Traditional Method For Making Sauerkraut: {& More}

The making of sauerkraut is a method of preserving good cabbage and the resulting “fermented” vegetable is not only a good source of some important food values, but has a fine distinctive flavor. Certain varieties of cabbages, such as the hard heads, are especially good for this purpose. Following are the directions…

Homemade Sauerkraut Is An Old-Time Favorite
Homemade Sauerkraut Is An Old-Time Favorite
  • Choose only hard heads of cabbage. Remove outter leaves then cut cabbage in halves, quarters or smaller pieces, and remove cores. Do not use cores in sauerkraut. Shred cabbage as fine as possible.
  • Pack shredded cabbage in layers of about 4 inches thick, in large clean crock, sprinkling each layer with salt. Proportion of salt and cabbage is about 1 cup of coarse cooking salt (kosher or pickling/canning salt can be used) for every 10 lbs. of cabbage.
  • Continue packing layers of cabbage, sprinkled with salt, in crocks, pressing mixture down as much as possible. Leave at least 4 to 5 inches of headspace at the top to allow room for the fermenting process.
  • Weight down with plate and heavy weight. Cover with a clean cloth and board, add another weight. Do not seal crock so it’s airtight–the gases created during the fermenting process needs to be able to escape or you’ll have a mess on your hands (exploding kraut).
  • Check after 24 hours to make sure enough brine/juice has been created that it completely covers the shredded cabbage and floats above the plate. If not, more weight may be needed to help squeeze out the juice. It’s imperative that all the cabbage is completely covered by brine at all times.
  • Leave until fermentation is complete (the process can take up to 5 or 6 weeks). How to know when the fermenting process has finished? While the kraut is fermenting, you will notice bubbling activity–when there are no more bubbles the kraut is ready to be packed.
  • Check for scum during (every few days) and after fermenting, remove any which has risen to the top and discard.
  • Once kraut is ready, refrigerate or pack as needed for long-term storage (tips below).


  • To can sauerkraut, pack in sterilized jars and partially seal then process in a hot water bath or in a steam pressure cooker.
  • It can be frozen instead of canned, simply pack in freezer containers or bags then store in freezer until needed.
  • Instead of freezing or canning, you can store freshly made sauerkraut in the refrigerator for a few months (ensuring the kraut stays submerged in brine).
  • Why is so much salt used? The salt pulls out the juices from the cabbage to make a brine, the weights are used in the crock to help squeeze out the juices and keep the cabbage submerged in the brine.
  • Some of the cabbage has turned pink, is it ok to eat? Throw out any of the kraut that has a pink color to it, this can be a sign that too much salt was used (or unevenly applied) or that the cabbage wasn’t covered completely by the brine.
  • Preventing spoilage tip: Fill a clear, food-grade plastic bag with 3 or 4 inches of salted water (6 TBS salt per gallon of water), seal it closed securely and use this to both cover and weight the cabbage while it’s fermenting. Source: Make Your Own Sauerkraut – University of Wisconsin (pdf).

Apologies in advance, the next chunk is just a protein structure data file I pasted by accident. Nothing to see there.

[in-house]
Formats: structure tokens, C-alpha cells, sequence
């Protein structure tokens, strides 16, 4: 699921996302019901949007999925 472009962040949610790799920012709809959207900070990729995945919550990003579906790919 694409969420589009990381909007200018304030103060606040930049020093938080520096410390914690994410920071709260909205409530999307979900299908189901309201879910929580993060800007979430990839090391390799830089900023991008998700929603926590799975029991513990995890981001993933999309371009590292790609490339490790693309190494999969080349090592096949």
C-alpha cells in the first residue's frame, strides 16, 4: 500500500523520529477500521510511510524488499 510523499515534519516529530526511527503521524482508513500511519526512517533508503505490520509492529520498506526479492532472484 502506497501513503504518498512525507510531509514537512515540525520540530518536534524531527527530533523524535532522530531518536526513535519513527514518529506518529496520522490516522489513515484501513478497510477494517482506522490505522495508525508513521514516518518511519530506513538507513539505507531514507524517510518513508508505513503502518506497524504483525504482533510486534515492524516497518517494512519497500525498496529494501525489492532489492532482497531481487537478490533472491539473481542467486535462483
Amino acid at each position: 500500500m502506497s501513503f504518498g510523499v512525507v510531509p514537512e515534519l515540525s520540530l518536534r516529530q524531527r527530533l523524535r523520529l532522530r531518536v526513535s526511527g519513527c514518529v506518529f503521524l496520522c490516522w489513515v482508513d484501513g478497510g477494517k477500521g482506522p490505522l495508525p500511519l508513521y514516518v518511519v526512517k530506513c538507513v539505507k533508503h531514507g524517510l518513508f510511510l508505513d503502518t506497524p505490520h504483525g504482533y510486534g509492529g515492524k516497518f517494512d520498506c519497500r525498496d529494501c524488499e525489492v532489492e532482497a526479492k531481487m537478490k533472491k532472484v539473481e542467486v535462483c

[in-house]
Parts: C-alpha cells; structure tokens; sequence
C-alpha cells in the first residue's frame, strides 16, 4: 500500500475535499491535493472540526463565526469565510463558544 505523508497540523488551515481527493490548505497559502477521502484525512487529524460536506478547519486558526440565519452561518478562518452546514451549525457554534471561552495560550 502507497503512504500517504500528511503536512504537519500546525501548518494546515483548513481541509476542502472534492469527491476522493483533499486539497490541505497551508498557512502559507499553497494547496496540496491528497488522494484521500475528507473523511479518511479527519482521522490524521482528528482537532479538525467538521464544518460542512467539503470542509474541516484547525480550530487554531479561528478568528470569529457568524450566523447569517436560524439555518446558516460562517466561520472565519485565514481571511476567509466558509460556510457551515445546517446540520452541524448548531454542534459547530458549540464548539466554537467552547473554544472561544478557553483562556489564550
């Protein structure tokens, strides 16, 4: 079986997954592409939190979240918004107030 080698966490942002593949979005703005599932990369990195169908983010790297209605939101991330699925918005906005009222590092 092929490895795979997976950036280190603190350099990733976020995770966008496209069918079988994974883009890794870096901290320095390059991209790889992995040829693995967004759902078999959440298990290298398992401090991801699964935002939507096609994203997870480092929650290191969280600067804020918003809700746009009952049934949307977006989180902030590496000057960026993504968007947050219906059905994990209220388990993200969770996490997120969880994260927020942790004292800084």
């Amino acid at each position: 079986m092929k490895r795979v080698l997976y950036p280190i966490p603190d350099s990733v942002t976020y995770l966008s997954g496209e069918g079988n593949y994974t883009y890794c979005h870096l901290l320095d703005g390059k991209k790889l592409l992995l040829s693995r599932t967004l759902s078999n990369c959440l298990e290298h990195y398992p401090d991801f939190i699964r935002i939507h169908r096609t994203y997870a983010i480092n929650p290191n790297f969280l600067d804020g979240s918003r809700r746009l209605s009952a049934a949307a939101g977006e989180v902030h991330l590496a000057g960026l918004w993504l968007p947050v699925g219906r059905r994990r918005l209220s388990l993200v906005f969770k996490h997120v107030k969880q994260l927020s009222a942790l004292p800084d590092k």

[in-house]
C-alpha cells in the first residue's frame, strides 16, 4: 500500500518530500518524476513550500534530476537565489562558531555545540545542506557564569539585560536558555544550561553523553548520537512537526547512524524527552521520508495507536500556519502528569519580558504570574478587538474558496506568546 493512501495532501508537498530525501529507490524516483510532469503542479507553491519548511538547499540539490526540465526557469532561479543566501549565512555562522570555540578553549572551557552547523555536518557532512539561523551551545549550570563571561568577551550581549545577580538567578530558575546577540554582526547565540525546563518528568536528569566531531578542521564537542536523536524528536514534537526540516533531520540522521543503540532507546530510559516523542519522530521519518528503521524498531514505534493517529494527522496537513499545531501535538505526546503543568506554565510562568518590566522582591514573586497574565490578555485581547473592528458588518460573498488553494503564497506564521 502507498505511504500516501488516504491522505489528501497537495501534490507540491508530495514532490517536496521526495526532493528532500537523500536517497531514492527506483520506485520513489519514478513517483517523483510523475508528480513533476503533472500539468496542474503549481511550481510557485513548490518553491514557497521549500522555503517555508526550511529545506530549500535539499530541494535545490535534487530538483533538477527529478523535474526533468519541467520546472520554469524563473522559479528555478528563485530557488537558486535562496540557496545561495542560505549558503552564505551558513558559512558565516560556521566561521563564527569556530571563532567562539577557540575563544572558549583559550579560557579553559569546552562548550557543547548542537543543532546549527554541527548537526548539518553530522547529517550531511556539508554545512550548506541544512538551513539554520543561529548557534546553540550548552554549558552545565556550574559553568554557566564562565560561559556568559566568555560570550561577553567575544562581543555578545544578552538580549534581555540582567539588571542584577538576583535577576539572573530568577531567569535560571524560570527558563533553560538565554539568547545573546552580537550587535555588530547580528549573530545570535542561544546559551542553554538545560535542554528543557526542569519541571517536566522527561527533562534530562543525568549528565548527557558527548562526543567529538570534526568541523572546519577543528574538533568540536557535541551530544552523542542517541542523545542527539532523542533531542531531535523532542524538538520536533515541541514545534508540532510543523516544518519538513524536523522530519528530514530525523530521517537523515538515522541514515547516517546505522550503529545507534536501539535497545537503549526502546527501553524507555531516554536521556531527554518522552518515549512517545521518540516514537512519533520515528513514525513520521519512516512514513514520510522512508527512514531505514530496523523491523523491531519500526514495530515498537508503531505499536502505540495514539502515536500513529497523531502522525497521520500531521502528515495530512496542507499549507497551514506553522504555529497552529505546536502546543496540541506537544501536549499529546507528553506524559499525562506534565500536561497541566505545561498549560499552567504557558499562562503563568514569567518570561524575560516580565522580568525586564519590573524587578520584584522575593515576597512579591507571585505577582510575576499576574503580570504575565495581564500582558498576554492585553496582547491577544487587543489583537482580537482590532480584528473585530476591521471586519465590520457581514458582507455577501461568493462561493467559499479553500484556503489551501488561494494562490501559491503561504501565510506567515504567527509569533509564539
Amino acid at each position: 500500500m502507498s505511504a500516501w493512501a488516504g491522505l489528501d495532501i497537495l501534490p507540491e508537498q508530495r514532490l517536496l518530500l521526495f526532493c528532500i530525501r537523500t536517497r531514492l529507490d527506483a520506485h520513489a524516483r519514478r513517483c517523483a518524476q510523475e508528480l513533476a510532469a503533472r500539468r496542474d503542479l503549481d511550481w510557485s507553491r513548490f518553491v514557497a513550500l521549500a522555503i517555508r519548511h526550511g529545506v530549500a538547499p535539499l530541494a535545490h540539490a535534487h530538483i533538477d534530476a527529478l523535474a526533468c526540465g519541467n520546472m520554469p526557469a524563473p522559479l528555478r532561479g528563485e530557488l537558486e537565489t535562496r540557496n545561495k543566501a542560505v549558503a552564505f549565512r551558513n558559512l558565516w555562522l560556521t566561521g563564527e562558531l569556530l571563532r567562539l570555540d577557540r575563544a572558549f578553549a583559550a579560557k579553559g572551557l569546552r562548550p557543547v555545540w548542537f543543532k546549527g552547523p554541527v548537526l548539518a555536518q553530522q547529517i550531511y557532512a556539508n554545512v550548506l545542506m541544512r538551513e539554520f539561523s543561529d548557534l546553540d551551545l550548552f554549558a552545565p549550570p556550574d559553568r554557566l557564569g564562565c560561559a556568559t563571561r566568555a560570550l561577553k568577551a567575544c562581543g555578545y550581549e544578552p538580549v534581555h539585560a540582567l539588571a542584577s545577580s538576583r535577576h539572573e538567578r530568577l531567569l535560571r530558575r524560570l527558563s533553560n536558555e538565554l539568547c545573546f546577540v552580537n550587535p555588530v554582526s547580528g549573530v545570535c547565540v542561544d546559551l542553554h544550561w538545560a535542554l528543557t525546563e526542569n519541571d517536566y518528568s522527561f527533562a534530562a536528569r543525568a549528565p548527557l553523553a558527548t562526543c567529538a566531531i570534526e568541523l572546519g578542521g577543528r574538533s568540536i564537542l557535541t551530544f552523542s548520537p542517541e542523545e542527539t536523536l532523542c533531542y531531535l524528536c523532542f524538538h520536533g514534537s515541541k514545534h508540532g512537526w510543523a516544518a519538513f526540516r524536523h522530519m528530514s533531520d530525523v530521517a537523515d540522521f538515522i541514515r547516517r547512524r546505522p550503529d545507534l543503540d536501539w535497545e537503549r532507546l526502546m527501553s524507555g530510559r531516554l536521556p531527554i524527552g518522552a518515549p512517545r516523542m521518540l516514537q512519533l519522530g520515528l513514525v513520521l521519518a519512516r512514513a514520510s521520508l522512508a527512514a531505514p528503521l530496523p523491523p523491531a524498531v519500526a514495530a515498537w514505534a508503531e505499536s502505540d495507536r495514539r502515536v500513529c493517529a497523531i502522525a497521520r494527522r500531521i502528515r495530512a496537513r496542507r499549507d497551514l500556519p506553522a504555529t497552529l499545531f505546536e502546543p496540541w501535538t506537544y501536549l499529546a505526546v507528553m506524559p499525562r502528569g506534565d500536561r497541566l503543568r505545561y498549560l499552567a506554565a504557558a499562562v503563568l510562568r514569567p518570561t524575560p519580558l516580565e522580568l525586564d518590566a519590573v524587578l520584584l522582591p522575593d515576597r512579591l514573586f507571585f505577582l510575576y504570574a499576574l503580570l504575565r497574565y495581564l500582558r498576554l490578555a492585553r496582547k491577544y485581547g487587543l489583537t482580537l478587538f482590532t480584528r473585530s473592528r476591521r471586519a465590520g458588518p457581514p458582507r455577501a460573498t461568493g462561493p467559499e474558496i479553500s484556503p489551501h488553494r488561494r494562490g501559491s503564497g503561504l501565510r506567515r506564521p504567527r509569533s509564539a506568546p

• How to know if it has turned bad? It will be discolored, slimy and foul smelling.
  • It is best to use non-iodized salt since regular table salt will interfere with the fermenting process.
  • Rinsing kraut with cold water before eating will reduce some of the salt content as well as provide a milder, less tart product.
  • Use either crocks that are clean and free from cracks or chips or food-grade plastic pails. Avoid using metal containers or non-food safe plastic containers when making kraut.
  • Why do jars of sauerkraut sometimes explode? They were packed before the fermenting process was completed which then causes pressure by gases building inside the jars. Make sure to have at least 1/2″ headspace in the jars and that you don’t pack the kraut too early in the fermenting process. If you’re worried about exploding jars, pack canned jars in a cardboard box (with lid closed) to contain the mess in case of explosion or freeze kraut in bags. Always open jars with lids facing away from you as you open them in case of pressure buildup.
  • Making sauerkraut just requires two ingredients: shredded cabbage and salt. Bacteria, proper temperature and time do the rest of the work. Lactic acid bacteria have definite temperature preferences. At 70 to 75 F, the kraut will be fermented in about three or four weeks. At 60 to 65 F, fermentation takes longer—about five or six weeks. If it gets much cooler, fermentation won’t occur. Above 75 F, the kraut may become soft. Most vegetables contain little acid, so safely canning vegetables requires the use of a pressure canner to make poison-producing bacterial spores benign. Improper home canning of vegetables is a main cause of botulism, the often-deadly foodborne illness. But sauerkraut is an exception to this rule. Sauerkraut can be canned in a boiling water bath because it’s acidic due to the fermentation process. Source: North Dakota State University.

Source: Some information adapted from the booklet “Vegetable Cook Book” by McFayden Seeds (1948)

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    • Sunny

    Either eat sauerkraut daily or kimchee. You will not get a cold.
    There is plenty of research to back this up.

    • willie

    I don!t have any brine left in my kraut .What should I do to can my kraut?

    • paula

    after 8 days my kraut tastes good but strong and is soft. didn’t think temp. has gone above 75. is the kraut still good to eat if it is soft? last batch i made was crunchy and is still crunchy a month later. last batch smells sweeter. what do i do?

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